At PartnerWorld, IBM launched both programs by unveiling ISV support offerings for six of its twelve targeted industries: banking, financial markets, retail, telecommunications, healthcare, and life sciences. According to Duncan, offerings for the remaining industries will be rolled out over the course of this year. The offerings include the following:
- Enablement blueprints. Developers will receive detailed guidance on how to use IBM's industry middleware platforms to solve specific business challenges that their customers face.
- Business insight services. To help ISVs connect with customers at the business level, IBM will provide advice on the issues that are affecting each industry. It will connect ISVs with its own industry experts and external consultants through publications and Webcasts.
- Industry networking. IBM will offer opportunities for knowledge exchanges through Web forums, conferences, and other venues.
- Sales and marketing support. Based on their level of commitment, industry ISVs will get opportunities to go to market with IBM through lead-generation programs, industry-specific advertising, and other promotions.
While IBM will extend these four offerings to members of both ISV programs, it will offer higher levels of support to members of ISV Advantage for Industries. Over the coming weeks, IBM will spell out the terms, conditions, and benefits of each program to the ISV community.
Are More Mid-Market Solutions Ahead?
According to sources inside IBM, the company is committing significant resources to recruit ISVs to its industry strategy. Already, IBM has mobilized teams in its Sales and Distribution and Industry groups to call on key software vendors. The PartnerWorld organization is also assembling field teams to help in the recruiting process. As one source told me, the goal is to recruit over 1,000 ISVs to the new programs within 12 to 18 months.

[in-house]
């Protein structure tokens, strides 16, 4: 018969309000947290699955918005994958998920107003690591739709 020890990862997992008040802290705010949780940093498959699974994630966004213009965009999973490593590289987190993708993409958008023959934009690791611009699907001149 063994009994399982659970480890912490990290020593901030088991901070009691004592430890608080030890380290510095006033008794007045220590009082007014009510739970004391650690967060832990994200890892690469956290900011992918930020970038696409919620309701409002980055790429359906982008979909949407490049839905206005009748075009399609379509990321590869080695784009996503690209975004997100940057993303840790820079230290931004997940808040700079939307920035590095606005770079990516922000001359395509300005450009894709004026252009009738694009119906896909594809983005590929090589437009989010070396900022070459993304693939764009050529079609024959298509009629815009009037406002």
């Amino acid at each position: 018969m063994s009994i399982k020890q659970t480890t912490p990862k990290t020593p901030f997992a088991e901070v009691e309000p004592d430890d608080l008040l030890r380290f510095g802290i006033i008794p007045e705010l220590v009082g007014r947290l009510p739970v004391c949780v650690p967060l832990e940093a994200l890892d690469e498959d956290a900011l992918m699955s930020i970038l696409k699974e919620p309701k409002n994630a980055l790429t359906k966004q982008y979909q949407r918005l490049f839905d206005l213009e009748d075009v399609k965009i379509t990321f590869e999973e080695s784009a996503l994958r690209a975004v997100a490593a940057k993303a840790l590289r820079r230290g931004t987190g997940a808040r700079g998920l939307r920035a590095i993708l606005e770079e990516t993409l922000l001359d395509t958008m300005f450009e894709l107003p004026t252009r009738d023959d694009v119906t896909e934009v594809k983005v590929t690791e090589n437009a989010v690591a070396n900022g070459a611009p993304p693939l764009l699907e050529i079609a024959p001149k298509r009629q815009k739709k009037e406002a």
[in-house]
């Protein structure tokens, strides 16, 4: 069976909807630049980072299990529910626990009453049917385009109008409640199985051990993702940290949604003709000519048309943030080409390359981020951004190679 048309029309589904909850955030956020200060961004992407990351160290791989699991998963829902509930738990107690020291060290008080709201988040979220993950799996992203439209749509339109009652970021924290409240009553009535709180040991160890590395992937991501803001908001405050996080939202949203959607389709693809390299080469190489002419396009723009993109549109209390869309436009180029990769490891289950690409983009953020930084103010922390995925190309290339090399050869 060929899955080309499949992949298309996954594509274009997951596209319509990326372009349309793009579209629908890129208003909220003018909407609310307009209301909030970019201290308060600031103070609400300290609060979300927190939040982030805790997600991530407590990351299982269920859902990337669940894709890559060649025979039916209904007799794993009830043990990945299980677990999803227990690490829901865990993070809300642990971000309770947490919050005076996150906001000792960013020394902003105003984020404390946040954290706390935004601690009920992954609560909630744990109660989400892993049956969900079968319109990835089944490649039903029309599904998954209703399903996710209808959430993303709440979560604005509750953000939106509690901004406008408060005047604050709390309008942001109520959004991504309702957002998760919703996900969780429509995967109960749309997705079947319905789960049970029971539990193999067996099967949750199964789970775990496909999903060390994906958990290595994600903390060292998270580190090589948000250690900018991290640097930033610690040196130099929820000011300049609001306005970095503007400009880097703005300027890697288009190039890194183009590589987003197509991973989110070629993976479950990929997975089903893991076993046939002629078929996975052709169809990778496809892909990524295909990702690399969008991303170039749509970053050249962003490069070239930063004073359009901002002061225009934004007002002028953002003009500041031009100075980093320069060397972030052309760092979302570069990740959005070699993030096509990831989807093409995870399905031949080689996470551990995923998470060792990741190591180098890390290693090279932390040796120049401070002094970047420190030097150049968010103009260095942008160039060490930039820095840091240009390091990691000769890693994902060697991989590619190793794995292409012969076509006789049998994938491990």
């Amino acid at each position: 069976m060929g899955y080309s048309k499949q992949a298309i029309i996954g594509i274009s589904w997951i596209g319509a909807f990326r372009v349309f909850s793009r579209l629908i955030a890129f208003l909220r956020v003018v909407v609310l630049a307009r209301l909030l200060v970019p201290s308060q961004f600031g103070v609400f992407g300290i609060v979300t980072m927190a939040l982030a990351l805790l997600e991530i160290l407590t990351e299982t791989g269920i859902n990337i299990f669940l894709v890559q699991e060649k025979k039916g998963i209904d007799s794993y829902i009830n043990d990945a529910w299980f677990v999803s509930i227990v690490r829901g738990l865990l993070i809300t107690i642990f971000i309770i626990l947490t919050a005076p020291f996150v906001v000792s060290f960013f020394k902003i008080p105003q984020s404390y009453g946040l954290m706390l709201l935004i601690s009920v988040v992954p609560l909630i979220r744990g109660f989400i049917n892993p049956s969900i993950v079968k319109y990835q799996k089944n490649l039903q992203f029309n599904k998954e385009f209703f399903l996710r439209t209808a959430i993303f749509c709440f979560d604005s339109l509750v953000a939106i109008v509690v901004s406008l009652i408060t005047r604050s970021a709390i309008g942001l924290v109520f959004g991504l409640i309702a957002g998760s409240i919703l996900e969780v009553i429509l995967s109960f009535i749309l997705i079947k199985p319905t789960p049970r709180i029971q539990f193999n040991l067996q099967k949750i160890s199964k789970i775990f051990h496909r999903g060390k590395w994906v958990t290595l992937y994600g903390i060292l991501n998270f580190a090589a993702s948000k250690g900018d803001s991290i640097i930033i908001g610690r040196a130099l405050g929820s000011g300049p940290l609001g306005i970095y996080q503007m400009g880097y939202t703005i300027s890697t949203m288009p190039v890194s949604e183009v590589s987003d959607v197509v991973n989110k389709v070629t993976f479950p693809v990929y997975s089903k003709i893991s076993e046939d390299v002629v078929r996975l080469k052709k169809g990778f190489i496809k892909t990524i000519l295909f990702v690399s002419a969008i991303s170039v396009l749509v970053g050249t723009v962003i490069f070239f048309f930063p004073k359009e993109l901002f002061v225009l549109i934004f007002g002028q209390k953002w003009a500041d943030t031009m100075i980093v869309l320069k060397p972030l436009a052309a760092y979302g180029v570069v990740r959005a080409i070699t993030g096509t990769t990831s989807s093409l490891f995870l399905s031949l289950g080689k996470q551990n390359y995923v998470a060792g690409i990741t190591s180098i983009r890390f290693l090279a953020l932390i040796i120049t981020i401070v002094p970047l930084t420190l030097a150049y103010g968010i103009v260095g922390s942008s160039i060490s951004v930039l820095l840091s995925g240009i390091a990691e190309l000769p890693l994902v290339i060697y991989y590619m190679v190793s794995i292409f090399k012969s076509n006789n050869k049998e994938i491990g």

If Big Blue achieves this objective, the benefits for iSeries customers could be considerable. With its support for both OS/400 and Linux, the iSeries could be a target platform for many of the industry solutions that come from IBM's new programs. This could especially be the case in industries such as automotive and government, where the iSeries holds a significant market shares. However, the degree to which the iSeries benefits will largely depend on what IBM does to make its industry-specific middleware platforms run on the server. The company has yet to provide an answer to that question, though I hope to get one soon.
Regardless of what happens on the iSeries, one thing is clear: IBM is committed to recruiting more of the ISVs that serve medium-size companies. That will only increase the tension between IBM and vendors such as Microsoft and Oracle that want to capture this market for themselves. As a result, 2004 will be a pivotal year in which many ISVs and their mid-market customers will make "bet the business" decisions about their strategic software platforms.
Lee Kroon is a Senior Industry Analyst for Andrews Consulting Group, a firm that helps mid-sized companies manage business transformation through technology.